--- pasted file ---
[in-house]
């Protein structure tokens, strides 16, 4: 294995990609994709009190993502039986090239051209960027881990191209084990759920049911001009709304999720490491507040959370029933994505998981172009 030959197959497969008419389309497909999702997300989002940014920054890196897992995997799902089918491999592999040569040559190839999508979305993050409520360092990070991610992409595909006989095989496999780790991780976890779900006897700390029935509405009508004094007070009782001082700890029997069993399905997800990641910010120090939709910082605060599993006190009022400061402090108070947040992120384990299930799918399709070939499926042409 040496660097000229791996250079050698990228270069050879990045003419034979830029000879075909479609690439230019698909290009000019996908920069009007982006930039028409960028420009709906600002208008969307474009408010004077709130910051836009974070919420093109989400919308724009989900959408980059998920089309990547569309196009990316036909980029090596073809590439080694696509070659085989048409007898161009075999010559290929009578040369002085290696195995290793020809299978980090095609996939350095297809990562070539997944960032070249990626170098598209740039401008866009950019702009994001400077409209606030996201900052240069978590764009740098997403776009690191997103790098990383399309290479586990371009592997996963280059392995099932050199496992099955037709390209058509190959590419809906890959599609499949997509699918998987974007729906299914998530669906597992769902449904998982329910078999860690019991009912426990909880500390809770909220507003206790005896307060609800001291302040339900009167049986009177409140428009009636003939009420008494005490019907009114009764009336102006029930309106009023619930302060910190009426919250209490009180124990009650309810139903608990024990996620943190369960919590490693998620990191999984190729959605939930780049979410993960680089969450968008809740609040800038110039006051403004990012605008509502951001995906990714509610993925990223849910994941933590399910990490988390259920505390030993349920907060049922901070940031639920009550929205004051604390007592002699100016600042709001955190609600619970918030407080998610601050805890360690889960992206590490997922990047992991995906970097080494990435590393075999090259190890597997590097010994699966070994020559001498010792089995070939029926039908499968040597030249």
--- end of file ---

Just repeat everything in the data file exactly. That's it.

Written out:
[in-house]
């Protein structure tokens, strides 16, 4: 294995990609994709009190993502039986090239051209960027881990191209084990759920049911001009709304999720490491507040959370029933994505998981172009 030959197959497969008419389309497909999702997300989002940014920054890196897992995997799902089918491999592999040569040559190839999508979305993050409520360092990070991610992409595909006989095989496999780790991780976890779900006897700390029935509405009508004094007070009782001082700890029997069993399905997800990641910010120090939709910082605060599993006190009022400061402090108070947040992120384990299930799918399709070939499926042409 040496660097000229791996250079050698990228270069050879990045003419034979830029000879075909479609690439230019698909290009000019996908920069009007982006930039028409960028420009709906600002208008969307474009408010004077709130910051836009974070919420093109989400919308724009989900959408980059998920089309990547569309196009990316036909980029090596073809590439080694696509070659085989048409007898161009075999010559290929009578040369002085290696195995290793020809299978980090095609996939350095297809990562070539997944960032070249990626170098598209740039401008866009950019702009994001400077409209606030996201900052240069978590764009740098997403776009690191997103790098990383399309290479586990371009592997996963280059392995099932050199496992099955037709390209058509190959590419809906890959599609499949997509699918998987974007729906299914998530669906597992769902449904998982329910078999860690019991009912426990909880500390809770909220507003206790005896307060609800001291302040339900009167049986009177409140428009009636003939009420008494005490019907009114009764009336102006029930309106009023619930302060910190009426919250209490009180124990009650309810139903608990024990996620943190369960919590490693998620990191999984190729959605939930780049979410993960680089969450968008809740609040800038110039006051403004990012605008509502951001995906990714509610993925990223849910994941933590399910990490988390259920505390030993349920907060049922901070940031639920009550929205004051604390007592002699100016600042709001955190609600619970918030407080998610601050805890360690889960992206590490997922990047992991995906970097080494990435590393075999090259190890597997590097010994699966070994020559001498010792089995070939029926039908499968040597030249």